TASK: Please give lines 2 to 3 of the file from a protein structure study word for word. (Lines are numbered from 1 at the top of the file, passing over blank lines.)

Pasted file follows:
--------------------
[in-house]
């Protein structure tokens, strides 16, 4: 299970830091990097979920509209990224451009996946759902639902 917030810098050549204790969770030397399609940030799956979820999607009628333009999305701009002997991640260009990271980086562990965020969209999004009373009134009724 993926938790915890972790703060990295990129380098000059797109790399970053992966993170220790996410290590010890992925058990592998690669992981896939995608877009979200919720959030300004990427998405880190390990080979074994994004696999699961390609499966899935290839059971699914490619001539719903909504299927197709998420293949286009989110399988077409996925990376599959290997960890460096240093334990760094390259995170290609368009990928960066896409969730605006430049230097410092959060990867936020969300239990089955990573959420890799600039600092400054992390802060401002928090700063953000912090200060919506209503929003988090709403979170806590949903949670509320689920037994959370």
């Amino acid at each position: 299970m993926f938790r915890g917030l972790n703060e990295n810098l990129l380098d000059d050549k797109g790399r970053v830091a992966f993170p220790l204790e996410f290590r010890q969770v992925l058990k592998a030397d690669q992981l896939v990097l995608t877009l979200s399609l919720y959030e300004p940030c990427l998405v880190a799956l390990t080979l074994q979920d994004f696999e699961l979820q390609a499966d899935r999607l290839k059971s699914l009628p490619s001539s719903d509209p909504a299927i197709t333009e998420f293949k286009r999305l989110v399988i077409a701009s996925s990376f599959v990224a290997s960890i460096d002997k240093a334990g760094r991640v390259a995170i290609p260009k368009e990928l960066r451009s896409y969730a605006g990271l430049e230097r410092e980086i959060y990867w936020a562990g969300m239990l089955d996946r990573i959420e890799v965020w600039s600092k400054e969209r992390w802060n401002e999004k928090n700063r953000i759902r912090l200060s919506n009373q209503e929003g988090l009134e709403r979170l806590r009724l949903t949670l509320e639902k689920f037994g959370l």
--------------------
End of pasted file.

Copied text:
């Protein structure tokens, strides 16, 4: 299970830091990097979920509209990224451009996946759902639902 917030810098050549204790969770030397399609940030799956979820999607009628333009999305701009002997991640260009990271980086562990965020969209999004009373009134009724 993926938790915890972790703060990295990129380098000059797109790399970053992966993170220790996410290590010890992925058990592998690669992981896939995608877009979200919720959030300004990427998405880190390990080979074994994004696999699961390609499966899935290839059971699914490619001539719903909504299927197709998420293949286009989110399988077409996925990376599959290997960890460096240093334990760094390259995170290609368009990928960066896409969730605006430049230097410092959060990867936020969300239990089955990573959420890799600039600092400054992390802060401002928090700063953000912090200060919506209503929003988090709403979170806590949903949670509320689920037994959370």
């Amino acid at each position: 299970m993926f938790r915890g917030l972790n703060e990295n810098l990129l380098d000059d050549k797109g790399r970053v830091a992966f993170p220790l204790e996410f290590r010890q969770v992925l058990k592998a030397d690669q992981l896939v990097l995608t877009l979200s399609l919720y959030e300004p940030c990427l998405v880190a799956l390990t080979l074994q979920d994004f696999e699961l979820q390609a499966d899935r999607l290839k059971s699914l009628p490619s001539s719903d509209p909504a299927i197709t333009e998420f293949k286009r999305l989110v399988i077409a701009s996925s990376f599959v990224a290997s960890i460096d002997k240093a334990g760094r991640v390259a995170i290609p260009k368009e990928l960066r451009s896409y969730a605006g990271l430049e230097r410092e980086i959060y990867w936020a562990g969300m239990l089955d996946r990573i959420e890799v965020w600039s600092k400054e969209r992390w802060n401002e999004k928090n700063r953000i759902r912090l200060s919506n009373q209503e929003g988090l009134e709403r979170l806590r009724l949903t949670l509320e639902k689920f037994g959370l």